On Thursday, September 30, 2010, at 7:30pm in the Soderberg Center Auditorium on the University of Maine’s flagship campus in Orono, the two poets will read together in a special event of the New Writing Series celebrating the Prize and recognizing the generosity of Frank T. and Helene Crohn, through whose generosity it has been established. The event is free and open to the public (though seating will be limited).
About Perry’s winning manuscript, “After Centralia,” Lauterbach writes: “What I like about these poems is the sense of engagement with the world, with objects, persons and events. There is a confidence in the voice, a relaxed diction, and a willingness to explore the possibilities of the page in relation to the disposition of the lines. The poet shows a balance between introspection and description, and is interested in the complexity, or difficulty, of representation and narration. Throughout, one has the sense that the poems are part of a search for the relation between subjects and forms, and of a nascent inquiry about the nature of the contemporary in relation to history.”
Rachel Perry grew up in Pittsgrove, New Jersey, and moved to Maine from Philadelphia in 2008 with her husband, Rob. She received a B.A. in English from Eastern University in Pennsylvania in 2002, and an M.A. in English with a concentration in Creative Writing from the University of Maine in May 2010.
At Eastern University, she worked as a writing tutor in the campus writing center and a teaching and writing assistant for EQUIP, a summer program designed to give entering first-year college students an academic foundation for their college studies. After she graduated from Eastern, and before she began her graduate studies, Rachel worked for two years as a journalist for PLAY Philly, an arts and entertainment magazine, and The Suburban and Wayne Times, a weekly community newspaper in the Philadelphia area. She also published her writing in many local publications, including Ticket, Main Line Life, and The Daily Local News.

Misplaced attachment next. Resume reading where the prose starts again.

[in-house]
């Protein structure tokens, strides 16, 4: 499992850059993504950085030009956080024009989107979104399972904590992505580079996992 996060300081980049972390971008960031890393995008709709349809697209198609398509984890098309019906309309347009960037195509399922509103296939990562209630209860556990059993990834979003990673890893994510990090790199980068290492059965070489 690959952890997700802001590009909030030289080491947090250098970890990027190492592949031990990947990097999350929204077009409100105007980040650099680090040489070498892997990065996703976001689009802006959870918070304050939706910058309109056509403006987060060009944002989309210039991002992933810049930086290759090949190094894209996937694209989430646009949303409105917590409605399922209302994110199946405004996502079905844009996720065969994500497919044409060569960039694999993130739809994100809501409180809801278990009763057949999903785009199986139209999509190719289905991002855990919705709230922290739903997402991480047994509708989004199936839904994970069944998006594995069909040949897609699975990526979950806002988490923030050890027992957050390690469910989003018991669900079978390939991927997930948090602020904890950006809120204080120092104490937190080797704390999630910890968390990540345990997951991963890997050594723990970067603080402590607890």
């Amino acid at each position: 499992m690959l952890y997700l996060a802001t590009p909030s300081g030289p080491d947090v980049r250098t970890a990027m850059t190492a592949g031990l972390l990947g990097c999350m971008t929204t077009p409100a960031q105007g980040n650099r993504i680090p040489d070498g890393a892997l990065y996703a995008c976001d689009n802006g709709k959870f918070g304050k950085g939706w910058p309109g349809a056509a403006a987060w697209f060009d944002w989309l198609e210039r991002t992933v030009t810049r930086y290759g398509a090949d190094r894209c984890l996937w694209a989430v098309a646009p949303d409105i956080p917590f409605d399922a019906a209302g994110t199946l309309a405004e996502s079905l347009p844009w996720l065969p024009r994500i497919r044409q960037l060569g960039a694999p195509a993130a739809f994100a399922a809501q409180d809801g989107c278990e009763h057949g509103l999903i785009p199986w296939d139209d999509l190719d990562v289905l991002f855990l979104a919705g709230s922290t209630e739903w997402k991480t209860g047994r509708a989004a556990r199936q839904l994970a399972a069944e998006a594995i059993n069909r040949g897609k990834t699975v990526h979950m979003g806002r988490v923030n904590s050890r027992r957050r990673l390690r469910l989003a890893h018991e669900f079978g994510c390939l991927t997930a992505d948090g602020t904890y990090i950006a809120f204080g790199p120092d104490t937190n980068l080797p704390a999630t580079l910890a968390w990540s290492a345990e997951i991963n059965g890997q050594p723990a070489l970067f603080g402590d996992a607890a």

At the University of Maine, Rachel studied creative writing under the mentorship and professorship of Jennifer Moxley, and successfully defended her thesis, a manuscript of poetry entitled Spluttered Birds, in April 2010. During her graduate studies, Rachel also taught first-year college composition for two years and was the poetry editor in 2009 for The Stolen Island Review, the literary magazine produced by English graduate students at the university.
In her free time, she enjoys spending time with her husband and her family, reading, exploring the Maine wilderness (by foot, bike and kayak), looking for literary gems in dusty used bookstores, painting and sketching, and, of course, writing poetry. Rachel’s love for poetry began as a child when her parents would read to her and recite poems with her on long car trips. She started writing her own poetry in elementary school and hasn’t stopped since. Her writing has been inspired, over the years, by the poetry of Wendell Berry, Margaret Atwood, Jack Spicer, Peter Campion and John Ashbery, by the places she has lived and visited, and by the visual artists who have the ability to take the poetry of the everyday and transfer it to a canvas, making it something visible and tangible. She is particularly interested in the way artists influence each other and the way different art forms intersect and collide to depict the human condition. For her, the enchantment of poetry is its ability to transform the universal human experience into something both familiar and mysterious, to seek and find something intriguing in the ordinary.
Rachel Perry is thrilled and honored to be the first recipient of the Millay Prize for poetry, and she has long been an admirer of the poet for whom the prize was named. She plans to use the award to continue to work on her writing and hopefully publish a chapbook of poetry sometime in the near future. She would like to thank Frank and Helene Crohn for their generosity and their dedication to preserving poetry.
The UMaine New Writing Series is sponsored by the English Department and the National Poetry Foundation with support from the Lloyd H. Elliott fund, the Milton Ellis Memorial Fund, the Honors College, and the Cultural Affairs/Distinguished Lecture Series Committee. Grateful acknowledgment is made to the Pulp & Paper Foundation for the use of the Soderberg Center. FMI contact Steve Evans at steven dot evans at maine dot edu or at 207-581-3818.
If you have a disability that may require accommodation for a NWS event, please contact Ann Smith in the office of Disability Support Service, 121 East Annex, 581-2319 (Voice) or 581-2311 (TDD).